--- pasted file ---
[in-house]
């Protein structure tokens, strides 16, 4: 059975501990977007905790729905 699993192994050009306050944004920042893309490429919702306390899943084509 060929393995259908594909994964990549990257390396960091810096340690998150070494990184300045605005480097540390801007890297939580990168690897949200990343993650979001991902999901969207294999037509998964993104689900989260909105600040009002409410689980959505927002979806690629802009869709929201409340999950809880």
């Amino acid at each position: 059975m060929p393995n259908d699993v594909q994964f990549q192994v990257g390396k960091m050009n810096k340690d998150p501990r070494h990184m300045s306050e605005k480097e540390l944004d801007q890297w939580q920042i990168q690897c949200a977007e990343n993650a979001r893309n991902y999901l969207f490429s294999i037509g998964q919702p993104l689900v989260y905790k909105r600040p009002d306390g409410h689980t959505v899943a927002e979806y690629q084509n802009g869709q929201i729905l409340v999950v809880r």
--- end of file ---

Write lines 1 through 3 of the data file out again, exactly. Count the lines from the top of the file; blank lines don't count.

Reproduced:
[in-house]
């Protein structure tokens, strides 16, 4: 059975501990977007905790729905 699993192994050009306050944004920042893309490429919702306390899943084509 060929393995259908594909994964990549990257390396960091810096340690998150070494990184300045605005480097540390801007890297939580990168690897949200990343993650979001991902999901969207294999037509998964993104689900989260909105600040009002409410689980959505927002979806690629802009869709929201409340999950809880």
């Amino acid at each position: 059975m060929p393995n259908d699993v594909q994964f990549q192994v990257g390396k960091m050009n810096k340690d998150p501990r070494h990184m300045s306050e605005k480097e540390l944004d801007q890297w939580q920042i990168q690897c949200a977007e990343n993650a979001r893309n991902y999901l969207f490429s294999i037509g998964q919702p993104l689900v989260y905790k909105r600040p009002d306390g409410h689980t959505v899943a927002e979806y690629q084509n802009g869709q929201i729905l409340v999950v809880r």